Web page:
Trump visits fire-scorched California as nearly 1,300 still unaccounted for

U.S. President Donald Trump arrived in northern California on Saturday to see first-hand the grief and devastation from the deadliest U.S. wildfire in a century.

At least 76 dead, thousands of buildings destroyed by deadliest U.S. wildfire in 100 years

U.S. President Donald Trump visits the charred wreckage of Skyway Villa Mobile Home and RV Park in Paradise, Calif., during a tour Saturday of areas of northern California ravaged by wildfires. (Evan Vucci/Associated Press)

President Donald Trump arrived in northern California on Saturday to see first-hand the grief and devastation from the deadliest U.S. wildfire in a century amid confusion over how many people remain unaccounted for. 

The tour came as firefighters raced to get ahead of strong winds expected overnight and authorities struggled to locate 1,276 people who were listed as missing.

Authorities stressed that not all on the list are believed to be gone — many likely survived but have not yet notified family or authorities, either because they lack phone service or were unaware anyone was looking for them, officials said. But the death toll has nevertheless risen daily, standing at at least 76.

California's outgoing and incoming governors joined Trump as he surveyed the devastation in the town of Paradise, population 27,000, and visited a firefighting command centre. Gov. Jerry Brown and governor-elect Gavin Newsom had welcomed Trump's visit, declaring it's time "to pull together for the people of California."

Later in the day, Trump touched down in Southern California, where three more people died in separate wildfires that tore through Malibu and communities west of Los Angeles, and where a mass shooting at a country bar recently left 13 dead. Trump was scheduled to tour some of the areas scorched by the fires and then meet with families affected by the shooting.

Polarizing presence

Those who lost their homes or were looking for loved ones were also busy on Saturday — some trying to pack up at a makeshift camp next to a Walmart in the Northern California city of Chico. No one there appeared to be paying close attention to Trump's visit, with evacuees saying they were told to leave by Sunday.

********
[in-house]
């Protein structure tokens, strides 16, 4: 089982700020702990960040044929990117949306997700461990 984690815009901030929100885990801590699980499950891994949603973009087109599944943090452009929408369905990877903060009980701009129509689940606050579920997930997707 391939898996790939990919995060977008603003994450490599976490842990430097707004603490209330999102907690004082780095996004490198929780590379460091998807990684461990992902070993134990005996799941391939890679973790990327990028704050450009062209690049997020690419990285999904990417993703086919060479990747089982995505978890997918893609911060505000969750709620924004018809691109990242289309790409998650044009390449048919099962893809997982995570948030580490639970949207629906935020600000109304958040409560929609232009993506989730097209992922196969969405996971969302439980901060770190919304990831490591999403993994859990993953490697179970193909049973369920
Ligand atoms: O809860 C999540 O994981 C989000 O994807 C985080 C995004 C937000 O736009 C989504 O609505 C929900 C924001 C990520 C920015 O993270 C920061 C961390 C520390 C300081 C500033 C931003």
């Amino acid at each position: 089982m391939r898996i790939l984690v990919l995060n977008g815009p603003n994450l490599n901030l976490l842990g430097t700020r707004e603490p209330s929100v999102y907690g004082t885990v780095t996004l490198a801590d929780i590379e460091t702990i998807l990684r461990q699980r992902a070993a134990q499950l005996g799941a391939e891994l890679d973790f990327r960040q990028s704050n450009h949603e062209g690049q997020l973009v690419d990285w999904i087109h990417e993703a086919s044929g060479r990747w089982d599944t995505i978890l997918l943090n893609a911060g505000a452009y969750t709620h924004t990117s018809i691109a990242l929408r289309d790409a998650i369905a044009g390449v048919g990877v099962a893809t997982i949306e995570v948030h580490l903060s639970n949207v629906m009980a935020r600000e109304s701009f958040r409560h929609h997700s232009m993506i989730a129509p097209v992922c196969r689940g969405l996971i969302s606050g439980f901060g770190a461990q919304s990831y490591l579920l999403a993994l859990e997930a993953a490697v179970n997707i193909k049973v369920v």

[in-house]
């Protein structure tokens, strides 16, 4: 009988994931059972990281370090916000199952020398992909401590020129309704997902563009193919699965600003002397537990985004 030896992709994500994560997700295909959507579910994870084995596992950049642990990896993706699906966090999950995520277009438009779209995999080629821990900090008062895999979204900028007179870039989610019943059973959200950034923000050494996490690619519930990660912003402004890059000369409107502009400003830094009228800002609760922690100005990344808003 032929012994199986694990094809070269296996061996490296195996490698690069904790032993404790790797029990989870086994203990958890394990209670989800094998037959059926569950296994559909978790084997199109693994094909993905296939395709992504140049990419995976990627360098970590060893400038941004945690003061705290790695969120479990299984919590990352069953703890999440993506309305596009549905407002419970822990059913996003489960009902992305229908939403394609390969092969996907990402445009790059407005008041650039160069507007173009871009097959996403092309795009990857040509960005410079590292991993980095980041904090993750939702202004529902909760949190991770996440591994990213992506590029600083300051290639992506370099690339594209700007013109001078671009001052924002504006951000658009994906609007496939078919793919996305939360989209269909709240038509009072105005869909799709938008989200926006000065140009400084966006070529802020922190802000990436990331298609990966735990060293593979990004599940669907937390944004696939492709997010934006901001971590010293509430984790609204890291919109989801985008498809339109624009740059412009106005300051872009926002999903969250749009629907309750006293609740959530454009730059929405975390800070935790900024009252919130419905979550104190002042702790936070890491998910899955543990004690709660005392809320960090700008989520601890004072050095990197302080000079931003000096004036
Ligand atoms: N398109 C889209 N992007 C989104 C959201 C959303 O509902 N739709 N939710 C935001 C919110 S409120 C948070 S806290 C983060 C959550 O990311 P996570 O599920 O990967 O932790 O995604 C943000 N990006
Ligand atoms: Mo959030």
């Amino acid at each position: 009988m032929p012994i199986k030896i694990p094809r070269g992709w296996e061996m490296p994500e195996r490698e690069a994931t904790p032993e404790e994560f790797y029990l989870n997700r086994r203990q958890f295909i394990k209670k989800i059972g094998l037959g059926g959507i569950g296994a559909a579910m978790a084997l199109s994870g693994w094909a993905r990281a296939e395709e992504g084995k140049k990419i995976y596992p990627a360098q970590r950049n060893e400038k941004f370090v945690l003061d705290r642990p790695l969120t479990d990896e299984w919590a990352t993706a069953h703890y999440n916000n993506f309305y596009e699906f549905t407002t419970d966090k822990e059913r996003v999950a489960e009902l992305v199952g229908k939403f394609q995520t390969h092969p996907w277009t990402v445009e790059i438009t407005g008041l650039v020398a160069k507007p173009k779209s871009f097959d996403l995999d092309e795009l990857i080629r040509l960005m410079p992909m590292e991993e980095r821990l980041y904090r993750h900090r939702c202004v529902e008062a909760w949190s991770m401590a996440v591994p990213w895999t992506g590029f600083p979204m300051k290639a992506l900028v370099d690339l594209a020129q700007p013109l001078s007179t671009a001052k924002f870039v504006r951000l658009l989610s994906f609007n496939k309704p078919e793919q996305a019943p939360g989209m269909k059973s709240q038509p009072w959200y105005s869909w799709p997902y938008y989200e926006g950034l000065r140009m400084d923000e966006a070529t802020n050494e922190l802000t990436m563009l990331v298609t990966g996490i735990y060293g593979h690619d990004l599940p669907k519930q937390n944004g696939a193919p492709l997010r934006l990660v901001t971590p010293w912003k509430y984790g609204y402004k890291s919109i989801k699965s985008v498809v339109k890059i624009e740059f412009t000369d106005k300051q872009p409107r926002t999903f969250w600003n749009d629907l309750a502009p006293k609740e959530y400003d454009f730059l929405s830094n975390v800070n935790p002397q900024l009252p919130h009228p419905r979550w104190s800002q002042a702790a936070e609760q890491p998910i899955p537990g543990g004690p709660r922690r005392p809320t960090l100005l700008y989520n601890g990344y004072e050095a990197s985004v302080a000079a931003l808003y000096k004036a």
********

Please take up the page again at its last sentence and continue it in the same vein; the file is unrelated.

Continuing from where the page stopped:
Maggie Missere-Crowder said if Trump came to the Walmart, she would shake his hand, but she otherwise needed to focus on getting her tent and plastic storage boxes with food and other items into her pickup truck.

Missere-Crowder, 61, and her husband fled their home in Magalia, a community near Paradise that also was devastated, and planned to go to a shelter in Yuba City, about an hour's drive from the Walmart.

She said she was angry about Trump's tweet two days after the disaster blaming forest mismanagement for the fire, a sentiment he repeated just before his visit that has stirred resentment among survivors.

Watch: California's forest management explained

Who manages California's forests? 0:22

"Like we've done it on purpose. It's like a slap in the face," Missere-Crowder said.

Still, she said that if she met him, she would say, "Think about what you're saying, because it takes away from all the good stuff you're doing."

Other residents, however, gathered on street corners  with Trump flags on Saturday to greet the president's motorcade.The fire zone in northern California is to some extent Trump country. Trump beat Hillary Clinton by four percentage points in Butte County in 2016. 

A rescue worker gives her cadaver dog water as they search the Paradise Gardens apartments for victims of the Camp Fire on Friday in Paradise, Calif. (Justin Sullivan/Getty Images)

June Busalacchi, 57, and her husband, Steve, 56, came to a Federal Emergency Management Agency assistance centre at the Chico Mall to see if some friends they haven't heard from were there. The Trump voters also hoped the president would show up.

"He's going to get these guys, and no pun intended, get a fire under them," he said, referring to state officials in California. "They need to protect people, not just in big cities."

Asked about Trump's insistence that forest management was to blame for the blaze, Steve Busalacchi said comments like that are how you motivate people to address problems.

9,800 homes destroyed

The blaze that started Nov. 8 destroyed more than 9,800 homes. Thousands of personnel were battling the blaze that covered about 600 square kilometres and was halfway contained, officials said.

As smoke from the fires continued to blanket many areas in northern California, firefighters were racing against time with winds up to 64 km/h and low humidity expected Saturday night into Sunday.

Rain was forecast for midweek, which could help firefighters but also complicate the challenging search for remains.

A police officer stretches crime scene tape around an area where human remains were found in a car that was destroyed by the Camp Fire on Nov. 15 in Paradise, Calif. (Justin Sullivan/Getty Images)

While the number of people unaccounted for has grown to more than 1,000, Butte County Sheriff Kory Honea acknowledged that the list was "dynamic" and could easily contain duplicate names and unreliable spellings of names.

The roster probably includes some who fled the blaze and do not realize they have been reported missing, he said.

"We are still receiving calls. We're still reviewing emails," Honea said Friday. "This is a massive undertaking. We have hundreds and hundreds of people working on this."

Michelle Mack Couch, 49, lost the home she was renting in Paradise and helped patients escape through a wall of flames as an employee at a nursing facility.

"Let's hope he gets us some help," the Trump voter said at an emergency assistance centre, where she was trying to get a walker for her 72-year-old mom.

But as far as watching the president's visit, she said wryly, "We don't have a TV anymore."

With files from Reuters